For my nephew’s 3rd birthday, my sister-in-law, Karen, ordered a Teenage Mutant Ninja Turtles cake. Her instructions for the baker were crystal clear: NO FLOWERS.
But when she went to pick up the cake, the plastic figures of Leonardo, Michaelangelo, Donatello, and Raphael stood–in all their Ninja fighting glory–in the midst of blue, yellow, and pink icing roses.
With no time for a re-do, Karen improvised Plan B. She smeared all the frosting flowers together into a brown puddle atop the cake and stuck the four Ninja Turtle figures in the middle.
Little Justin’s first response to seeing his cake was, “Eeeeewww! What’s that?”
When Karen replied, “It’s sewer slime!” Justin was thrilled.
And I was in awe of her ability to flex instead of fume.
To Avoid Christmas Disappointment, Plan Your Attitude Now
With so much happening during the holiday season, there’s a lot we can’t control. Yet I often act as if I do. And it starts with an attitude of how things “have to” turn out.
- I have to find the obscure ingredients for this one exotic recipe
- The kids have to be well-behaved during photographs.
- She has to be excited about the gift I I give her.
- He has to be in a good mood while gifts are being opened.
- We all have to have fun together.
Now don’t get me wrong: It’s wonderful when everything goes smoothly. And I always hope it will.
But I also need to recognize that nothing has to happen the way I want it to. I’d prefer if it did. But it doesn’t have to.
The sun will still rise on December 26 if none of the above happen.
The opposite of the “it has to happen” attitude is the “it will be what it will be” approach, which I’ve always found rather fatalistic.
I prefer a “We’ll make the best of what we’ve got” perspective: proactive yet flexible.
Make Your Back-Up Plan(s) Now
Aside from all the unnecessary stress and anxiety that an “it has to happen” attitude can cause, it can also delude us into thinking that we don’t need any back up plans.
But what if…
- …someone (or everyone!) gets sick? (1992, 1995, 1999, 2001, 2005, 2009)
- …the food turns out awful? (2003, 2010)
- …someone’s in a bad mood? (every year since 1988)
- …the power goes out? (2005, 2009, 2011)
- …the car needs 4 new tires? (2012)
- …the cat almost gets killed by a coyote? (2013)
Without any contingency plans, the only fallback reaction is “This can’t be happening.” Which is not particularly useful when, in fact, “this” actually is happening.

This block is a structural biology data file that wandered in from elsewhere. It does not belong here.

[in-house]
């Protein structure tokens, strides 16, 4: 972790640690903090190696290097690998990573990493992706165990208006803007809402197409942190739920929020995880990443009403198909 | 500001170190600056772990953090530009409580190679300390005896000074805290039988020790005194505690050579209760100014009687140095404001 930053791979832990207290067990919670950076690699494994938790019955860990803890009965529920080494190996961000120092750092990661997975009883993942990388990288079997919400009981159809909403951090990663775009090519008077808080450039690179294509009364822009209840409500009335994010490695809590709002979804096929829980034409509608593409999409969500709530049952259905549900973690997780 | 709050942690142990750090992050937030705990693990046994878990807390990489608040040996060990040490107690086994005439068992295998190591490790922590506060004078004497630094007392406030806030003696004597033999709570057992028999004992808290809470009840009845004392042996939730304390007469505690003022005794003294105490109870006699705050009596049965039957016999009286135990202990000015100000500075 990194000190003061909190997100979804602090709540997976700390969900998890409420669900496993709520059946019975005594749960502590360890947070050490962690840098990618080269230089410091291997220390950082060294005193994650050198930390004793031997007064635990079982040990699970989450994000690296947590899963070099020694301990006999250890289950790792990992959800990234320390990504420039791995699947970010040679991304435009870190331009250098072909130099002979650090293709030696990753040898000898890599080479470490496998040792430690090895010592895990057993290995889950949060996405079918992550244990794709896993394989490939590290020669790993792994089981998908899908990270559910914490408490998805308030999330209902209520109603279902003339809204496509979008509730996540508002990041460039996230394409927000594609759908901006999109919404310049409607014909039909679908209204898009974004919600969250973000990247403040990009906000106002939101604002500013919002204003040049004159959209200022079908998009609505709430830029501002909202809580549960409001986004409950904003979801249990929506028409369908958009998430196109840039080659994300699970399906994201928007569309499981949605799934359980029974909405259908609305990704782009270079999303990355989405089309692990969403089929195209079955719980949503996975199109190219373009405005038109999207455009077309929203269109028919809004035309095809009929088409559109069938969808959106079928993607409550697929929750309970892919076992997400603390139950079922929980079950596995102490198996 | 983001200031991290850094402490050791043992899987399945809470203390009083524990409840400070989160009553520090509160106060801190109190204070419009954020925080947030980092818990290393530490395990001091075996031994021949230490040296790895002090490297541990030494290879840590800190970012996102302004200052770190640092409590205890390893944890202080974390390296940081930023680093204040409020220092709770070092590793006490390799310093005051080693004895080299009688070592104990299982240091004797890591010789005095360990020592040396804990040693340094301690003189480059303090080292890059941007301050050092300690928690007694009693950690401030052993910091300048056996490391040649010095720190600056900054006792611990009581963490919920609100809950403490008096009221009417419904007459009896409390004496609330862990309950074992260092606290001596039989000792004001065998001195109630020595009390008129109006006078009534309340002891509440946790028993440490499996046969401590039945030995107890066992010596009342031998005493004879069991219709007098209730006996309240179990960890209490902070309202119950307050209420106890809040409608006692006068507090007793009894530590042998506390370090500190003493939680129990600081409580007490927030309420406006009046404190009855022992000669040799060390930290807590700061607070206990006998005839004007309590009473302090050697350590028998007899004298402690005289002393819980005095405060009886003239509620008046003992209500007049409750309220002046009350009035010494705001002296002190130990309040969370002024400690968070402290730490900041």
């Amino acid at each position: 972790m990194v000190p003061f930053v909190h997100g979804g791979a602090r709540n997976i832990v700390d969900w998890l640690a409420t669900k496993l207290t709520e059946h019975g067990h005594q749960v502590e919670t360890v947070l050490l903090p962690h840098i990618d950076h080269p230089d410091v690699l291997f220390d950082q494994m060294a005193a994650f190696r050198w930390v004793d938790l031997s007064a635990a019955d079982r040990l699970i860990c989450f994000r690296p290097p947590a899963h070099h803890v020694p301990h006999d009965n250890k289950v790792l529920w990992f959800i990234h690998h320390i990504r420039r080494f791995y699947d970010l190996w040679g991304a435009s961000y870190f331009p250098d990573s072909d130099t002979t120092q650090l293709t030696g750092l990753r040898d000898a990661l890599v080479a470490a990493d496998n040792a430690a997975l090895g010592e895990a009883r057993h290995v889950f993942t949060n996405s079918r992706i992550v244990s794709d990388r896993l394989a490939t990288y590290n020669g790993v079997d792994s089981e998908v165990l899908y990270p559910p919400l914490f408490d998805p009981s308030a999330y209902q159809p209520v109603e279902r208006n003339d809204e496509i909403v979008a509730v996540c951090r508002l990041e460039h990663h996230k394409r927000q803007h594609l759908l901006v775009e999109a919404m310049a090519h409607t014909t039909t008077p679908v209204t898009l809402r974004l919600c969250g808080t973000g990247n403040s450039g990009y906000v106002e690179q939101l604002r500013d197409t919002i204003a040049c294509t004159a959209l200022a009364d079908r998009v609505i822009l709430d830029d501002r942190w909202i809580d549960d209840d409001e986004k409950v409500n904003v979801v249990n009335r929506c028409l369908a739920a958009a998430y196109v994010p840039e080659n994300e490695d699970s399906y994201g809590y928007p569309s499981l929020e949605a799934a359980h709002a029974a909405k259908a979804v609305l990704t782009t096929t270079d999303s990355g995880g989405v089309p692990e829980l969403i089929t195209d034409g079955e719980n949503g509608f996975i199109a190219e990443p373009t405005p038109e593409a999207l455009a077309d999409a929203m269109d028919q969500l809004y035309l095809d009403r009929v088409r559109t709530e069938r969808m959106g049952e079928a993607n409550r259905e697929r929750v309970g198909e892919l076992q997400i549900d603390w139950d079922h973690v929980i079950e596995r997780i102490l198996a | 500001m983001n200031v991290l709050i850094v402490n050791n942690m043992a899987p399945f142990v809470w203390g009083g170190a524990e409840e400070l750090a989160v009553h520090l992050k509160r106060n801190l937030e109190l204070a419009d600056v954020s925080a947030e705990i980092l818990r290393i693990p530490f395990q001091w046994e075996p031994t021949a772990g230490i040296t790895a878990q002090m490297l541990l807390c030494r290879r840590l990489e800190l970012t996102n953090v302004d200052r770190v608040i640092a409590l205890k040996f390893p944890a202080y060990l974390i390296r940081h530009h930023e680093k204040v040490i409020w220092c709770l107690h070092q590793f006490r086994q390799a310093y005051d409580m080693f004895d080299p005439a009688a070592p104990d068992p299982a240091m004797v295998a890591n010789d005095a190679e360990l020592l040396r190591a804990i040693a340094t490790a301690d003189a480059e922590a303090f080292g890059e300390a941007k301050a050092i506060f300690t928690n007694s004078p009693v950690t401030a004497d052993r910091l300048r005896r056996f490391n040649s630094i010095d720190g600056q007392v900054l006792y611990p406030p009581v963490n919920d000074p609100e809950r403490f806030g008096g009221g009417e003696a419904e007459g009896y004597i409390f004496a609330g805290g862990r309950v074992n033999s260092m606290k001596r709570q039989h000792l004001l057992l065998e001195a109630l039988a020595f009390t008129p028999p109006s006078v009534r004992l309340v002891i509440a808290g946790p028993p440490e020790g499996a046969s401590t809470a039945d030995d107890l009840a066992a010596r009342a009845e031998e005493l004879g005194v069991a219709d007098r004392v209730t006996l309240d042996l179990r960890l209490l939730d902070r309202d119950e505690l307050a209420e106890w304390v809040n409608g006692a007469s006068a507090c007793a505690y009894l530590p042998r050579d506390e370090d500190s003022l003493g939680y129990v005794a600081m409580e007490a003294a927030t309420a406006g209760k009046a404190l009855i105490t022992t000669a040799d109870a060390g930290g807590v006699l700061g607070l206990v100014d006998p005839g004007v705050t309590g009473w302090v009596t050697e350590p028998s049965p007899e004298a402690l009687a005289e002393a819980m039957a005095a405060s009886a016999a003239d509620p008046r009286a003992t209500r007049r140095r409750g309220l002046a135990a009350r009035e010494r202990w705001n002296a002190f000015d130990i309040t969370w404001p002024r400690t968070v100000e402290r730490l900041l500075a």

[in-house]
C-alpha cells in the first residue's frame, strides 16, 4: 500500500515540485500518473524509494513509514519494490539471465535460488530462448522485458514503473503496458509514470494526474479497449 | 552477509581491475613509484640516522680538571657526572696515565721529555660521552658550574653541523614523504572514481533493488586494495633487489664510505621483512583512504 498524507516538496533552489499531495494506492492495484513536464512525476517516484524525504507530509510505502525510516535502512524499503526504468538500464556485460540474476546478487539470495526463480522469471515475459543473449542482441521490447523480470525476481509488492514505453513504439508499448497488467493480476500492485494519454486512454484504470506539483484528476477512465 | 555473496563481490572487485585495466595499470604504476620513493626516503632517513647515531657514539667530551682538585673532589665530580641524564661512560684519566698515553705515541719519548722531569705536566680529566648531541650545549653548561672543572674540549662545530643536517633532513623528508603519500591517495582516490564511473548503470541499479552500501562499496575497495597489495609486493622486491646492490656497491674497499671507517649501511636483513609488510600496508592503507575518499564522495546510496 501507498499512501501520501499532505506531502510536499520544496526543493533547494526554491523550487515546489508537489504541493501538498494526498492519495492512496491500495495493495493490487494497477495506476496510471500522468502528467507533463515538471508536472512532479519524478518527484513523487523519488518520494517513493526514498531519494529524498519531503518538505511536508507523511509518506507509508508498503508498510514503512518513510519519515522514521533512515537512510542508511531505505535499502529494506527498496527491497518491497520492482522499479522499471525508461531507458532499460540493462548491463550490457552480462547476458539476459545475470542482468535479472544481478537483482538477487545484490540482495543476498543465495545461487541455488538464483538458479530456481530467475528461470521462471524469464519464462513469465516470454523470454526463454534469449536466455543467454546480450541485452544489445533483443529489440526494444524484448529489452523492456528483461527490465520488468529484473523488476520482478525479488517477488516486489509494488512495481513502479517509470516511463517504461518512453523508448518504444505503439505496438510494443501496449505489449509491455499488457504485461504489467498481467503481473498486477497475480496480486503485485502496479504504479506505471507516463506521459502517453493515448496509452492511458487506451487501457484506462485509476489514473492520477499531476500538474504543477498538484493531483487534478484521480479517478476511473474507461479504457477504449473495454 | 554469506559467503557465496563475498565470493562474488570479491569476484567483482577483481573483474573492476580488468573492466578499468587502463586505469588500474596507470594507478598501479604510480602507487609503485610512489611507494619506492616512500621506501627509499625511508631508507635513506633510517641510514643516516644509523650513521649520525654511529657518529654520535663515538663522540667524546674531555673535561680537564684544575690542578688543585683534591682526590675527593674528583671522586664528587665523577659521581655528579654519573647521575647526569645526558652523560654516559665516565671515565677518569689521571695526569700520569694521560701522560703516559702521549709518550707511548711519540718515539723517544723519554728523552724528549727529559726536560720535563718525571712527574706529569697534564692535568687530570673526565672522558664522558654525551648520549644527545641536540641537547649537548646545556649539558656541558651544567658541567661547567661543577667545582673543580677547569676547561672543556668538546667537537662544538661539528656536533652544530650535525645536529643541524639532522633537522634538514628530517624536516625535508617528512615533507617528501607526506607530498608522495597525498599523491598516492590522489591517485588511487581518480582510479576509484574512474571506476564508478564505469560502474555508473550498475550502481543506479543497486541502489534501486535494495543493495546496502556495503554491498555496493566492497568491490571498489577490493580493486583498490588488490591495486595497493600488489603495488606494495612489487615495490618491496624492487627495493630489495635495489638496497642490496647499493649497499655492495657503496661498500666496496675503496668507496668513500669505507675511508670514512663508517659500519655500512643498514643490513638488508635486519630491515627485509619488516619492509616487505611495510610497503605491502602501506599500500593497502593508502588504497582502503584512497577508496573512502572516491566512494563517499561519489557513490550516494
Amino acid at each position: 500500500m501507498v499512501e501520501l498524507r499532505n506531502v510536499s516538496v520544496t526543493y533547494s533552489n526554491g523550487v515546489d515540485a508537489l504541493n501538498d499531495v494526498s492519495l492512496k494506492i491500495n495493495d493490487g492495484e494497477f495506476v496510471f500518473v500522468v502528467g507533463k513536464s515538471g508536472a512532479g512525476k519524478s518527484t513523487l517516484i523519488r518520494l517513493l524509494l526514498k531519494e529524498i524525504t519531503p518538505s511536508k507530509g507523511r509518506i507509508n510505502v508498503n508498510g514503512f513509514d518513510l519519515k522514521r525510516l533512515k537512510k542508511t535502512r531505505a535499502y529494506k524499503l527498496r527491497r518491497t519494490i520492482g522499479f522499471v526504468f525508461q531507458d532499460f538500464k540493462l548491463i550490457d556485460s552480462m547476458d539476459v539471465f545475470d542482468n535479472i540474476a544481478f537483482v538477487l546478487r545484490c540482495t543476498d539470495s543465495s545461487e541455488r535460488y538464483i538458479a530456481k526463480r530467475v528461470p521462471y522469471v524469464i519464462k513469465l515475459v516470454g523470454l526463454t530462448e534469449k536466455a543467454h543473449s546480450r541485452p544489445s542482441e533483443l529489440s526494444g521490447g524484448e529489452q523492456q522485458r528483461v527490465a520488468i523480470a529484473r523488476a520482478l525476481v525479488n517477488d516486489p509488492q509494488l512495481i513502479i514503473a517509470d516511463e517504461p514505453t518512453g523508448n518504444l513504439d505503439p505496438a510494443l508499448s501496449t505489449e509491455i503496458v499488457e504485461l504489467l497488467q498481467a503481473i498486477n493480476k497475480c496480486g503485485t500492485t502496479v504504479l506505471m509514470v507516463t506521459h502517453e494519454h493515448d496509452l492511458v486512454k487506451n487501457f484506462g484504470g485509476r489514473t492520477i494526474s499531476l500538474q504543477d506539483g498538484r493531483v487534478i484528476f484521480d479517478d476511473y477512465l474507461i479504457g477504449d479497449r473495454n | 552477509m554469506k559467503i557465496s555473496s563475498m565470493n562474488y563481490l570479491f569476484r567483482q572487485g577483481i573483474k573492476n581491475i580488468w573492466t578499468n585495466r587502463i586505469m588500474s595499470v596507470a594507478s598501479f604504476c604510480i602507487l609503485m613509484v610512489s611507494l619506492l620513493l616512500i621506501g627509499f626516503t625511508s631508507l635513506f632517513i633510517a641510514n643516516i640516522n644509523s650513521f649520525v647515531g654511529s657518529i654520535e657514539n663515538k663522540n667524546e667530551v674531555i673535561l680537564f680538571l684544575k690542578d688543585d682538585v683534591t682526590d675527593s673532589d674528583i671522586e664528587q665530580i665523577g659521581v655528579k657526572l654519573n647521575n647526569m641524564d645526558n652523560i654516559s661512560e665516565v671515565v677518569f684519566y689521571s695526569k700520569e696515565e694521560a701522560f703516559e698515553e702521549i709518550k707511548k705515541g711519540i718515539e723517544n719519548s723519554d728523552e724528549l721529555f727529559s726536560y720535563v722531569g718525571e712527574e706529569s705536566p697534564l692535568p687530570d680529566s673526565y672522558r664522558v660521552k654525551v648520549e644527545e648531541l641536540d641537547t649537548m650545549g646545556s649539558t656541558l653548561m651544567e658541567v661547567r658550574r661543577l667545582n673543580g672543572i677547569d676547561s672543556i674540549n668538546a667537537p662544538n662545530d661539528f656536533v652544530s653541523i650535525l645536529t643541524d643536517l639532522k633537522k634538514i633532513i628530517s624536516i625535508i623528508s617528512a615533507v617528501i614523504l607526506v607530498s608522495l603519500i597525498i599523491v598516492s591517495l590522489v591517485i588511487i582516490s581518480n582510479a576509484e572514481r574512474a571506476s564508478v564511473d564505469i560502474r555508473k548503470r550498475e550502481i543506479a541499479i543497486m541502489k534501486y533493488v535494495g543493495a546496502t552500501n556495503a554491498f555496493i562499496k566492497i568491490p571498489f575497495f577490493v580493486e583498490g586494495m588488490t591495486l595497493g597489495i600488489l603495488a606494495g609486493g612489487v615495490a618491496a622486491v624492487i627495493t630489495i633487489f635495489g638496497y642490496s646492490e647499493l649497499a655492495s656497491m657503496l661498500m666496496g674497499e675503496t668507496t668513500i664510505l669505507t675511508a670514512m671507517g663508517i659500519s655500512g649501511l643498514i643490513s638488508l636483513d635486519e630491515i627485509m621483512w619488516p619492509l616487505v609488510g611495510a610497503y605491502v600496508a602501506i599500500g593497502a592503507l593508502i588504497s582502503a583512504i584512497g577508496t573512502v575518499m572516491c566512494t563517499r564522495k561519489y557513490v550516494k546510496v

Here’s a starter list of Plan B preparations:
- ___ Water bottles
- ___ Staple food items
- ___ Medications (pain, allergy, cold & flu, stomach, etc.)
- ___ First Aid kit
- ___ Baby/Toddler needs (bottle liners, baby food, diapers, Pull-Ups, etc.)
- ___ Feminine supplies
- ___ Power bars
- ___ Flashlights & batteries
- ___ Back-up meal(s) in the freezer (or ingredients for a throw-together rescue meal)
- ___ Other: Add your own based on your own location, circumstances, and family needs!
Plan Your Non-Negotiables Now
What’s the one thing that really says “Christmas” for you?
For me, it’s sitting in front of the fireplace, with all the lights out (except, of course, for the Christmas trees) and listening to Mannheim Steamroller Christmas, especially “Silent Night.” For Daniel, it’s watching Miracle on 34th Street. For our kids, it’s listening to us read The Best Christmas Pageant Ever aloud on Christmas Eve.
Find out what the one most important thing is for each member of your family. Make those your priorities. Even if plans have to flex and change, make sure everyone gets their one thing at some point during the holiday season.
Trade Christmas Expectations for Christmas Hope, Starting Now
One word I learned not to use when our children were little was “promise.” As in, “I promise that we will…” They took it so literally that when life happened, I had to choose between looking like a liar by breaking the promise or tying myself into pretzel bending over backward to fulfill my foolish promise.
Although expectations can build anticipation, they can also lead to Christmas disappointment when things don’t turn out. The dictionary definition for “expect” includes words like “necessary” and “require”…rather inflexible terms.
In contrast, the definition for “hope” includes the far less rigid terms “wish” and “possibility.” And Romans 5:5 says that “hope does not disappoint.” That’s because while expectations are about what we want to do, hope is about what God has already done: “the love of God has been poured out within our hearts through the Holy Spirit who was given to us.”
I hope you have a very Merry Christmas–whether or not you end up using your back-up plans!
FREE Resources to Help You Expect Less & Hope More:
- Free eBook: Top 10 Priceless Gifts for Each PURSE-onality that Don’t Cost a Dime
- Audio: De-LIGHT-full Giving in a Weighty World
- Videos: “Personality Puzzle for Parents of Preschoolers” and “You’ve Got PURSE-onality!”
Cheri Gregory is a Certified Personality Trainer; contributor to half a dozen books, including Wired That Way (by Marita Littauer) and 21 Ways to Connect With Your Kids (by Kathi Lipp); and frequent speaker for MOPS groups, women’s retreats, parent workshops, and educational seminars. She holds an M.A. in Leadership and is working on her PhD. Cheri has been “wife of my youth” to Daniel, a pastor, for over a quarter-of-a-century; they have two college-aged kids. She blogs about expectations, “baditude,” and hope at CheriGregory.com/blog.